Finance Metrics

The most important Finance metrics and KPIs. Learn about what metrics and KPIs are best for you, vote, and contribute your own.

Metric
Description

Won Opportunities is the count of sales opportunities that are closed won. It is a measure of success of the Sales and Marketing teams.

Advertising Costs is a broad expense category, which typically includes online, broadcast, print, outdoor, and direct mail efforts. Advertising can be used at various stages of the customer journey, from brand awareness and brand shaping, to highly…

Cost Per Hire is a fundamental recruiting metric, that helps Human Resource professionals budget, calculate a return on their effort, and understand how effective their employee brand is when recruiting talent. Cost Per Hire is defined as the…

Inventory Turnover measures how many times in a given time-period your organization is able to sell its entire inventory. Inventory Turnover is an important efficiency metric and helpful in analyzing pricing, product demand, and of-course inventory…

The Quick Ratio measures the ability of your organization to meet any short-term financial obligations with assets that can be quickly converted into cash. It considers the ability for Current Assets, less inventory, to cover Current Liabilities.

The Return On Marketing Investment metric measures how much revenue a marketing campaign is generating compared to the cost of running that campaign. Effective marketers are driven to connect their time, energy and advertising spend with results…

An often overlooked metric by early stage entrepreneurs and investors is the SaaS Quick Ratio, used to measure the growth efficiency of a company. Another way to think of it is as a health measure of company growth.

Gross Profit is the amount left over from total revenues after Cost of Goods Sold (COGS) has been deducted. COGS will typically include the cost of making and selling the product or the cost of services provided by the company.

Net Financial Debt is a company’s non-operational debt that considers cash and short-term securities against financial debt.

Financial Debt is a company's non-operational debt. With low interest rates and a supply of lenders, debt in non-financial corporations has steadily risen in the past 15 years, benefitting some companies, but putting others at risk.

The Lifetime Value to Cost of Acquisition (LTV/CAC) Ratio tells you if the theoretical lifetime revenue you get from a customer is higher or lower than the sales and marketing costs needed to acquire that customer.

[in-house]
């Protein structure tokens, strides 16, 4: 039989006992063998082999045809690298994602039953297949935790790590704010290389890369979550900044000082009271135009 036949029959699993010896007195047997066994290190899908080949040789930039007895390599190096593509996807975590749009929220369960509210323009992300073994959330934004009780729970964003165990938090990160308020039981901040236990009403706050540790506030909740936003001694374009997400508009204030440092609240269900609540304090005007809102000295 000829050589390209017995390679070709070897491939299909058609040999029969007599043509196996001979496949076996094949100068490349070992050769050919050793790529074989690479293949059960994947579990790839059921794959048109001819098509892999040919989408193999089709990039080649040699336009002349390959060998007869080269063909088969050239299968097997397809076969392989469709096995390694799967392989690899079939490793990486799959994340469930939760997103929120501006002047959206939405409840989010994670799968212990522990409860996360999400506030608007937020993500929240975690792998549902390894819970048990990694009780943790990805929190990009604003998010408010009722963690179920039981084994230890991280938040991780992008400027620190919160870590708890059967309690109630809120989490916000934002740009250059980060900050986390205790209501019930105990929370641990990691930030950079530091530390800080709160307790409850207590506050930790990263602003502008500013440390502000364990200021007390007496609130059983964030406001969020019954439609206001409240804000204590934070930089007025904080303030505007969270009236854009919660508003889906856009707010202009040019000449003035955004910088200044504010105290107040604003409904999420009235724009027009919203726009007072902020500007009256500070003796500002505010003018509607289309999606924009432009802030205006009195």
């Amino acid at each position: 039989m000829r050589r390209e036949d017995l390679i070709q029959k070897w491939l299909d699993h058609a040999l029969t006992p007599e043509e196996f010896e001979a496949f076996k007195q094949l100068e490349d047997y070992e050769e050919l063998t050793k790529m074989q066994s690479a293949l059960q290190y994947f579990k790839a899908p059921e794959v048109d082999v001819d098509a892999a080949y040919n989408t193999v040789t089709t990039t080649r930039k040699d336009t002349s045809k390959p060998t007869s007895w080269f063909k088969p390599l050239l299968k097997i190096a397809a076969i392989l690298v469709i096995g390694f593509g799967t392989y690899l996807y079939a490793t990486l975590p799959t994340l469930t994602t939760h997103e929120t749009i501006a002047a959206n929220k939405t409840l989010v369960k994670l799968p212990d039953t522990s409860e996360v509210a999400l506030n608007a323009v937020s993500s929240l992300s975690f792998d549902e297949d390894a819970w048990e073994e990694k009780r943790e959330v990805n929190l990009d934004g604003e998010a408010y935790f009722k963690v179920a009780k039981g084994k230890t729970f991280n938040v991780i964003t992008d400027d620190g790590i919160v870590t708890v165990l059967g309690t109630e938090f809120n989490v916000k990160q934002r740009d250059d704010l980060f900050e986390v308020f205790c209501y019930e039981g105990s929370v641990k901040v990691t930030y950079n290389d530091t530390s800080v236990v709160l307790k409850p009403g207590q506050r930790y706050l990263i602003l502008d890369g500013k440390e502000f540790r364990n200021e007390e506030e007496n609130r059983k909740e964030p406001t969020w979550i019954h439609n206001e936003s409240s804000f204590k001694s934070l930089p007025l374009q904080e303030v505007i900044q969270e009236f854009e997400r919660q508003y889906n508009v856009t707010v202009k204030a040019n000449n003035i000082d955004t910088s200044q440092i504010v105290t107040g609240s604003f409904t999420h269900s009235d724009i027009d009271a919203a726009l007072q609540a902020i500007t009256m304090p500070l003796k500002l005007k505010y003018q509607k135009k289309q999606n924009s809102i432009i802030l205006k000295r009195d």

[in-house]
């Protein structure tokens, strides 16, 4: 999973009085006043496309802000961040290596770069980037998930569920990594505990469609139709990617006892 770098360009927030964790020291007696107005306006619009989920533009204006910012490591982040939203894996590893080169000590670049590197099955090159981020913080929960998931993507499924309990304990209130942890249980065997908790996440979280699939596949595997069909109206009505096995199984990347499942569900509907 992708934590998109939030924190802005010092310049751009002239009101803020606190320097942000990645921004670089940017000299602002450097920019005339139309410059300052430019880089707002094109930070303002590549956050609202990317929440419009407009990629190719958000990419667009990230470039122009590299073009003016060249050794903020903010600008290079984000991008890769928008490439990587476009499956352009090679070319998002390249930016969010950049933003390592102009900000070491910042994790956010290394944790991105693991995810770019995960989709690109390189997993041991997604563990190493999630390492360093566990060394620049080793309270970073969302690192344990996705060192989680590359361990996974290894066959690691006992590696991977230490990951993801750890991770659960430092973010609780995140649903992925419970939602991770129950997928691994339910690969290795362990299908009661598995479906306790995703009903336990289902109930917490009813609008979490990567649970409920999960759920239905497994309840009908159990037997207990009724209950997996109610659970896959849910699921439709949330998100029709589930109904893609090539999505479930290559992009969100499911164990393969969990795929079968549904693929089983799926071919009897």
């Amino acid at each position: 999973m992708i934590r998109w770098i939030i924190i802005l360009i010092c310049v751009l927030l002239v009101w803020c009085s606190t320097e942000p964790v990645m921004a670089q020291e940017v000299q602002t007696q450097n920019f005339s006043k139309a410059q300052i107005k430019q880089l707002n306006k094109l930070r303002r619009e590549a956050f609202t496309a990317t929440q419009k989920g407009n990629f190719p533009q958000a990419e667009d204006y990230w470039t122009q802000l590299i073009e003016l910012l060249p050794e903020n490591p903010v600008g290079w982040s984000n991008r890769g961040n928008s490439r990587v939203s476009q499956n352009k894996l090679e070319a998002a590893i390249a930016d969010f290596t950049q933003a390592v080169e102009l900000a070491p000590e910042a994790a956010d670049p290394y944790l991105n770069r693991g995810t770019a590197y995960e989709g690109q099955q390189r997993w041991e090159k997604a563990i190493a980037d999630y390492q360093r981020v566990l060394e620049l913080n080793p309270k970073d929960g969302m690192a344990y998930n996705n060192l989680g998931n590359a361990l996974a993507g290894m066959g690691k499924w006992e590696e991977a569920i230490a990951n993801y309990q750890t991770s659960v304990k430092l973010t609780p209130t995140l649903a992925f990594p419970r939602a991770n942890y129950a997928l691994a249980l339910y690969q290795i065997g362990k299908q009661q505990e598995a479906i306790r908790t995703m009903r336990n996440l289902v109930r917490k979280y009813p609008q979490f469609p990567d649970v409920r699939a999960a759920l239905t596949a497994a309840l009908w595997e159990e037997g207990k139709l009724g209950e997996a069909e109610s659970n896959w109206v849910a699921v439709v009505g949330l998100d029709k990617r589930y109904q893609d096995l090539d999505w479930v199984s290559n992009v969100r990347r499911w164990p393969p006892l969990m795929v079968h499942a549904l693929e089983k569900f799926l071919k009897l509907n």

Churn is the enemy of any subscription company. Logo Churn, also called Customer Churn or Attrition, counts the number of customers who cancel or don't renew their subscription. This metric is often expressed as a percentage that describes the…

Earnings Before Interest, Taxes, Depreciation, and Amortization (EBITDA) is one of a few profit metrics. At its simplest, EBITDA focuses only on operational profitability, ignoring non-cash expenses by adding them back to Net Income.

Gross Margin is the difference between Revenue and Cost Of Goods Sold (COGS). Typically, it is calculated as the selling price of an item, minus the cost of material and labour used to produce the item.

A company's Gross Burn is the total cash spent on operations. These costs typically include all salaries, rent, and other overhead as well as interest and taxes. This metric is often confused with Net Burn, which is a measure of negative…

Net Burn is the amount a company is losing per month as they burn through their cash reserves. It occurs when a company’s operating costs are higher than their revenue. A company that is profitable and generating cash has a "negative Net Burn…

Payroll to Revenue Ratio is a productivity metric that measures how effective a business is at utilizing its labour costs to produce revenue. As with any ratio, it's always important to understand both the numerator and the denominator and how…

Gross Monthly Recurring Revenue Churn Rate (Gross MRR Churn Rate) is the percentage of recurring revenue lost due to both cancellation and downgrades. Note that it is common to express this metric as a monthly rate, though it can also be expressed…

Out of Cash Date gives you a rough estimate of when you will be out of cash. This metric is most often expressed as the number of months before Cash Out. This is a useful metric for CEOs and CFOs who are managing companies that are not profitable…